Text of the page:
Successful integrated marketing starts with a cohesive message. Whether organizations are selling to other enterprises, consumers or potential investors, they first need to define their brand story, then relay it consistently across strategies. But a one-size-fits-all approach won’t work.
We believe the best outcomes are driven by purposeful planning that aligns integrated PR and marketing strategies with business goals. Just as no two companies are exactly alike, no marketing strategy can be both universal and expected to yield a customized result. The target audiences for cybersecurity and healthcare companies are completely different, and their marketing strategies should reflect that.
Marketing and PR practitioners across the field recognize the power of integrating strategies to realize cost efficiencies, reinforce messages, reach audiences through their preferred channels and widen the overall opportunity net. However, this understanding has led to a catch-all method being deployed by some that is ineffective at best and confusing at worst. A B2B business, for example, should not employ the same strategies as a B2C business that focuses its marketing efforts on Facebook, because the B2B business’s customers are unlikely to be active on Facebook.
To complicate the issue, some people confuse having a multi-channel marketing approach with being integrated. Meanwhile, their companies are delivering disparate messages across channels that confuse audiences, weaken their brand stories and potentially harm their competitive positions. Organizations should instead only integrate strategies that best match their capabilities and audience preferences and directly support their objectives.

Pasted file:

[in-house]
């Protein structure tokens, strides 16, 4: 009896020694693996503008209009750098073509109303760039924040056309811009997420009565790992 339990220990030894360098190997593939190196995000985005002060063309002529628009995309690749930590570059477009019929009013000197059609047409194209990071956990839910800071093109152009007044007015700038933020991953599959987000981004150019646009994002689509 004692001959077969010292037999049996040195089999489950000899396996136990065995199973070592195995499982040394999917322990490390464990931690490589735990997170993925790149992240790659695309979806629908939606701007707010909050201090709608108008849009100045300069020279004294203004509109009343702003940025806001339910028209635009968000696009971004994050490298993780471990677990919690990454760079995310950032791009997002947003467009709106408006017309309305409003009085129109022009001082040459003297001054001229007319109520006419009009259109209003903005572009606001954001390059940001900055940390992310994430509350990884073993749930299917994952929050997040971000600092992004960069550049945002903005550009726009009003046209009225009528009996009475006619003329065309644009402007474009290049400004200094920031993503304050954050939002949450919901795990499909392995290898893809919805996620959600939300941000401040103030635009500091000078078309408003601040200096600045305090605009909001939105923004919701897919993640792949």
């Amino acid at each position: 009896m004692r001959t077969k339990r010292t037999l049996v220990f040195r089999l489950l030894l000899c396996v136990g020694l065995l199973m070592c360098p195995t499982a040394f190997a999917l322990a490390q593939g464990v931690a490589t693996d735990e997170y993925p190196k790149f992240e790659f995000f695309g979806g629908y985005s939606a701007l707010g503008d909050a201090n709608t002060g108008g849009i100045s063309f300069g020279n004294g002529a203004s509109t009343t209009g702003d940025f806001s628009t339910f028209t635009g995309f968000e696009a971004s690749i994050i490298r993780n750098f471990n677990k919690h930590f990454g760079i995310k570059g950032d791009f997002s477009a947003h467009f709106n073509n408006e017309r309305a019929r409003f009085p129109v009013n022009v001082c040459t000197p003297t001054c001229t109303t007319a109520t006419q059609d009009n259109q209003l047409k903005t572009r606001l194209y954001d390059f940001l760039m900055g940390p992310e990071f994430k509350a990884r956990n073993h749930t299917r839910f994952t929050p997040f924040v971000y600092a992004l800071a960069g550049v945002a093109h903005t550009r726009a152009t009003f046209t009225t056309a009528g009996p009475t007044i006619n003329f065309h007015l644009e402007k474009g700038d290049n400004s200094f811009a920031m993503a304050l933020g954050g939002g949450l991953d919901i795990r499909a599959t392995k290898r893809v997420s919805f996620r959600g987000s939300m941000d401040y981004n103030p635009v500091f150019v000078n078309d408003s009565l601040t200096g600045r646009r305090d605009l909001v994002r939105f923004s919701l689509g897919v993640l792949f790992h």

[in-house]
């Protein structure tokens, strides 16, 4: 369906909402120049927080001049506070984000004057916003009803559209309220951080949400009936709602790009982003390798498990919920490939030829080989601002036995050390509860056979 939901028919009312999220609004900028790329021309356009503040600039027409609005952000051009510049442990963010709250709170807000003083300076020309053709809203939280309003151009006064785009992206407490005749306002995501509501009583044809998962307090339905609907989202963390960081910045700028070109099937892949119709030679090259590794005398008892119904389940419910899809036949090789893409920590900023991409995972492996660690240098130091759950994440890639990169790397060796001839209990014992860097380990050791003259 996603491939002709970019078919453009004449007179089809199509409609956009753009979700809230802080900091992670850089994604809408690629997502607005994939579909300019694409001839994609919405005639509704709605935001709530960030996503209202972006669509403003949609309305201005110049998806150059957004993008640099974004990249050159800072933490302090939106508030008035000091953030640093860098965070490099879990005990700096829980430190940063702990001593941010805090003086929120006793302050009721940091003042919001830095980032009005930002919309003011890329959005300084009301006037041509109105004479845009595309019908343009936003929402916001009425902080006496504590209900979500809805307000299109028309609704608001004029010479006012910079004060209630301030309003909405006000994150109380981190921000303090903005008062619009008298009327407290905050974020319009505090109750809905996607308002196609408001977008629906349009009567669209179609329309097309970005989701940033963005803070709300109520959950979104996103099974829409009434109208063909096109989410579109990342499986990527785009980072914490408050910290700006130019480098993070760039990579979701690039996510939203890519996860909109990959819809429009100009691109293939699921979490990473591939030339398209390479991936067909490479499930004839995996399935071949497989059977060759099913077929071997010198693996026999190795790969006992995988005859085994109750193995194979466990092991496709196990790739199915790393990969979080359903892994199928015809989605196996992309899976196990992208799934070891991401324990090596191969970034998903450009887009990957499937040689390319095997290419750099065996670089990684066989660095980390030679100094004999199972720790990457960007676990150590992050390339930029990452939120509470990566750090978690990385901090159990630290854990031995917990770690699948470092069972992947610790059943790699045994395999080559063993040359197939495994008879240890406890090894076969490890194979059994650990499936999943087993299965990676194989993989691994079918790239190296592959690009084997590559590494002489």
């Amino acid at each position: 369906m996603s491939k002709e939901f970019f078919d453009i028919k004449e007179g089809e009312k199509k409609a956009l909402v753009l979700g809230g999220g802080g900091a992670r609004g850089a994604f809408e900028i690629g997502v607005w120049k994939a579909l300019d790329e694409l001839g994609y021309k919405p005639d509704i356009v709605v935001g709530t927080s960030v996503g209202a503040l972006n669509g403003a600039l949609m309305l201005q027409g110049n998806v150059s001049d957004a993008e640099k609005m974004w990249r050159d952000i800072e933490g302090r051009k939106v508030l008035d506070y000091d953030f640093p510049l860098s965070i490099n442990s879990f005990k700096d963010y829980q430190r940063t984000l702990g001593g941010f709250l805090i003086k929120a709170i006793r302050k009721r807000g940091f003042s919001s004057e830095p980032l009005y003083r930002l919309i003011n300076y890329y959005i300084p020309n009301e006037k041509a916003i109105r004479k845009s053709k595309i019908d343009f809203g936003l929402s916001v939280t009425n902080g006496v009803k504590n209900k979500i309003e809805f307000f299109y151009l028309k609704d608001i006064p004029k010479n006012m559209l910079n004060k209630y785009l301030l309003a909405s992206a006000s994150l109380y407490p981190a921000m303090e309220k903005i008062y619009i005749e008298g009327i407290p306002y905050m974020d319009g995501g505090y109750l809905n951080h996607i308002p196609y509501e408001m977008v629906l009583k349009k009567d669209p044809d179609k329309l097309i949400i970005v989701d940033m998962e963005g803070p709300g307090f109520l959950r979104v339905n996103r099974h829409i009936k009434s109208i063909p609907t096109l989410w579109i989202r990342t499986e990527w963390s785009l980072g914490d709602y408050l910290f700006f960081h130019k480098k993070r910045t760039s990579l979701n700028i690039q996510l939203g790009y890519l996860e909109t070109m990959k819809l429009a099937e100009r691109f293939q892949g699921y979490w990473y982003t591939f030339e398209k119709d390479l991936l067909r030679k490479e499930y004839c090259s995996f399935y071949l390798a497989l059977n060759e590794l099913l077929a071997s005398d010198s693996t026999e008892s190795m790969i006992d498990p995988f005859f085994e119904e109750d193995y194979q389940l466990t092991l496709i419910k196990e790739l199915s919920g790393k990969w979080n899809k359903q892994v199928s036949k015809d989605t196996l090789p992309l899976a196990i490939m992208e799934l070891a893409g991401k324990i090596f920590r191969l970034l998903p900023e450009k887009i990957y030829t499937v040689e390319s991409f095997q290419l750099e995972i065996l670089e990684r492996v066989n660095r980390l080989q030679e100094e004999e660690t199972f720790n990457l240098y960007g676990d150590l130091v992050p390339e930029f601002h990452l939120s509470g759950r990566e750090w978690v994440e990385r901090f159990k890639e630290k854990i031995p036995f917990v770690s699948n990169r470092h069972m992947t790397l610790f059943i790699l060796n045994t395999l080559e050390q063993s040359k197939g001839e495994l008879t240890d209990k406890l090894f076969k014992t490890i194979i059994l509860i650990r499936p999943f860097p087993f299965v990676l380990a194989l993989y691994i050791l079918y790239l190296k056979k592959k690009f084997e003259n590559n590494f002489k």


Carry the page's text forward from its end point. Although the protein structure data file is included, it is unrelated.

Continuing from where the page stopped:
Build Campaigns with the End Goal in Mind
Integrated marketing and PR strategies must be designed with end business objectives in mind. Every organization has unique goals and distinct audiences that need to be accounted for within campaigns, and, while there are efficiencies to be realized through integration, simply repurposing tactics across channels won’t cut it.
At RH Strategic, we keep these guideposts in mind when developing customized integrated communications and marketing strategies for our clients:
- The End Goal Defines the Strategies: By reverse engineering an integrated marketing campaign from the primary business objective, plans can be informed by research to determine the best mix of strategies that will achieve desired results from key audiences. For instance, if your objective is to drive traffic to a microsite, then your strategies should focus on digital rather than print channels.
- Cohesive Messaging Wins: Once the key business objective is defined, a more cohesive set of messages can be developed for use across strategies that reinforce and amplify the success of each other. Messaging should be built from the same core to ensure consistency before any customization occurs for different key audiences.
- Audiences Engage Differently: Everyone has a preferred way to learn about and interact with an organization, initiative or concept. For some people, that may be reading media coverage, while others may want to watch a video, listen to a podcast or engage in a social media conversation. Harnessing these audience preferences is key to delivering a consistent, effective message.
The Next Level of Integration
We believe successful integrated marketing approaches will employ similar guideposts: build strategies around business goals, harness cohesive messaging, and determine the most effective mix of mediums for the organization to engage its key audiences.
By moving beyond the simple box-checking of integrated strategies and toward a customized approach that maximizes all marketing efforts to their fullest potential, organizations can achieve new successes now that continue to grow in the future.
RH Strategic is a Seattle and D.C.-based communications firm with a nationwide presence and additional global reach via membership in the Worldcom Public Relations Group. We provide strategic public relations for innovators in the technology, government and healthcare markets.